On the other hand, though, it can be negative-sum. Insofar as they increase household debt, higher house prices increase economies' vulnerability (pdf) to financial crises. And there are several channels through which they depress productivity. In increasing commuting times and distances workers are more likely to become stressed and absent. Insofar as they encourage construction booms they divert economic activity into less productive sectors of the economy. If people are spending huge sums on housing costs - either mortgages or rent - they've less to spend in dynamic sectors or upon the goods and services supplied by new companies, all of which deters entrepreneurship. And high and rising prices divert potential entrepreneurs towards rentier activities such as landlordism whilst also channelling savings away from business and towards property.

Net, rising house prices are a bad thing.

Boris Johnson, however, has other priorities. He said recently that if the government does more to help people with the cost of living "that will mean that people's interest rates on their mortgages go up, the cost of borrowing goes up, and we face an even worse problem".

There's a germ of truth here. Anything that supports aggregate demand would tend to raise inflation (relative to what it would otherwise be) and hence raise interest rates.

But why would this be "an even worse problem" than hunger and fuel poverty? Hpir

My chart shows why. It shows that the rise in house prices relative to incomes since the 1990s has been closely associated with the long-term downtrend in interest rates. This is because houses are an asset, and the price of an asset is the discounted value of future incomes - be they rent or the rent you save by being an owner-occupier. Lower interest rates mean a lower discount rate and hence a higher asset price. There is therefore widespread agreement that house prices depend heavily (pdf) upon interest rates. And indeed, on the rare occasions when interest rates have risen (such as in the late 80s or mid-00s) house prices subsequently fell soon after.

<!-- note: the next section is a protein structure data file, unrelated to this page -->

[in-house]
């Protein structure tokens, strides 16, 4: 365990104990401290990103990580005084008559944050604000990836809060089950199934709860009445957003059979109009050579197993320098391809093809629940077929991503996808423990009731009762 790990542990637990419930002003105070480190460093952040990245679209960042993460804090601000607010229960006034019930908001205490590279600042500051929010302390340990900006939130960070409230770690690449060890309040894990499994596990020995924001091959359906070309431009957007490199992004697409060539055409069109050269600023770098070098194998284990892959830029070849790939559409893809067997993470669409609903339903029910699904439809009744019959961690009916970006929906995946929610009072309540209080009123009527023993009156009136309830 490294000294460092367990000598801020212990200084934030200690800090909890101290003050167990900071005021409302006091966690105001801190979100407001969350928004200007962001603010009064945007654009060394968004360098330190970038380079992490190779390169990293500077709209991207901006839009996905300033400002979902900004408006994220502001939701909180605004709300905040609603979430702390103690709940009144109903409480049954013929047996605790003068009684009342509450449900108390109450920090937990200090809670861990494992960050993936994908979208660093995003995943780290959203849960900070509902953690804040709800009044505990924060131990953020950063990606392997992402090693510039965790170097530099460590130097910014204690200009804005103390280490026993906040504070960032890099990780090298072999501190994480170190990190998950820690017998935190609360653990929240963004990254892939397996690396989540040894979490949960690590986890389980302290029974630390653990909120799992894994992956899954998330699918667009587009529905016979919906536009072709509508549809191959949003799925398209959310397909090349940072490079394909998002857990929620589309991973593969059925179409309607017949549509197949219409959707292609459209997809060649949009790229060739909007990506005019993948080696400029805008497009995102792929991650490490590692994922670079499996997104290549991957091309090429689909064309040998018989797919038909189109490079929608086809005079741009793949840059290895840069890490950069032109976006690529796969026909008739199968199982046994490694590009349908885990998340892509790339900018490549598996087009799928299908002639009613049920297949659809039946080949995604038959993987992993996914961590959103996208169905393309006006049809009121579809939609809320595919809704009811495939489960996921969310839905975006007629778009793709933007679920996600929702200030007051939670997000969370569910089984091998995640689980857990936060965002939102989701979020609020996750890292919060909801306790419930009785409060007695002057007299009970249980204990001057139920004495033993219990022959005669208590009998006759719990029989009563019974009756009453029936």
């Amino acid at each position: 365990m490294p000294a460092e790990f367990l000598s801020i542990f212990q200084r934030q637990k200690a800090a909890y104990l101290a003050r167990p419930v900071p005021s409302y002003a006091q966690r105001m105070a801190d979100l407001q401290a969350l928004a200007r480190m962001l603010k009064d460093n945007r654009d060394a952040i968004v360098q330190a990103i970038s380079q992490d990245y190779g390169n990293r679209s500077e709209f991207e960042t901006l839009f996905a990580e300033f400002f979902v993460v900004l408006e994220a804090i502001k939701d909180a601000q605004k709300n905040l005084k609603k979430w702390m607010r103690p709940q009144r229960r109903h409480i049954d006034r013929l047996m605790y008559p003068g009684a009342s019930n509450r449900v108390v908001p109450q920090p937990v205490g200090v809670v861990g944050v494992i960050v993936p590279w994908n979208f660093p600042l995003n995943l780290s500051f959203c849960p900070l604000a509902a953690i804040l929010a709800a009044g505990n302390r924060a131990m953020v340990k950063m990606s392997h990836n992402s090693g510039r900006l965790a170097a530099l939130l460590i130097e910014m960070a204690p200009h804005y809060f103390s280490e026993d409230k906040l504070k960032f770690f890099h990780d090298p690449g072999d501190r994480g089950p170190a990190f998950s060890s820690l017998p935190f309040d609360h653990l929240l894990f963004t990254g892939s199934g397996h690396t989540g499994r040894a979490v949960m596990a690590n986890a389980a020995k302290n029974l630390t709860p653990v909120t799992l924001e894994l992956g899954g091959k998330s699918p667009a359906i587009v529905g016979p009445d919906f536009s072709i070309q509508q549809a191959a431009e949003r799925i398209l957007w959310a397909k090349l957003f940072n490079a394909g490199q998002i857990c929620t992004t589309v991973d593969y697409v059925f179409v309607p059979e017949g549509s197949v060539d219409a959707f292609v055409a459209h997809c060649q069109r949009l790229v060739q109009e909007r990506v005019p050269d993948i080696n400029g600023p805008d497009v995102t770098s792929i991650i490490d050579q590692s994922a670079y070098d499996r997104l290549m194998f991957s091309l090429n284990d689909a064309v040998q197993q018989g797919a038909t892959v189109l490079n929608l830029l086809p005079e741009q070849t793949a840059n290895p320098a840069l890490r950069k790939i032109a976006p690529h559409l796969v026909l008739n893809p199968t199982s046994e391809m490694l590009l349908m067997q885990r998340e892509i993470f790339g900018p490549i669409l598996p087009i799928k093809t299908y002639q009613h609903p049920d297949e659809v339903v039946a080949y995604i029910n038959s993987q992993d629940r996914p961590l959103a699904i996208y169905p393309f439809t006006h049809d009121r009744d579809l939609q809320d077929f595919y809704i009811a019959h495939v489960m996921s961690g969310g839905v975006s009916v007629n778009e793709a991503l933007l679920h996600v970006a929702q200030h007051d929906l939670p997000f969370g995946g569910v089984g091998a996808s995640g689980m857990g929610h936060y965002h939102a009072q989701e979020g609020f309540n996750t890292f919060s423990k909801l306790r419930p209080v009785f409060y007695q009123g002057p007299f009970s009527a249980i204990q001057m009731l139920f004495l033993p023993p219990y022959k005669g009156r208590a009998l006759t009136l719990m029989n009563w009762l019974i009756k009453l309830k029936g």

Which is why the Tories are so scared of rising interest rates. It's because they would lower house prices. Which is nasty for that minority who do depend upon high and rising prices, such as those hoping for a bequest or landlords. It is these - whom Phil rightly describes as the most backward, uncompetitive and socially regressive sections of capital - who are Johnson's client base.

And their interests collide with those of three other groups. One is those who most need help with cost of living. In refusing to support these for fear of higher interest rates, the government is sacrificing them to protect landlords and those hoping for a big inheritance. The second group are renters and wannabe buyers. And the third group comprises many entrepreneurs and potential entrepreneurs - those whose businesses are being stymied their potential customers are handing cash over to utility companies and landlords instead of spending it with them. If we had an intelligent opposition, it would be trying to form a coalition of these interest groups.

Of course, house prices are a deeply political issue. But let's be clear what the division of interests is. It is not young versus old, but rentiers versus the rest of us.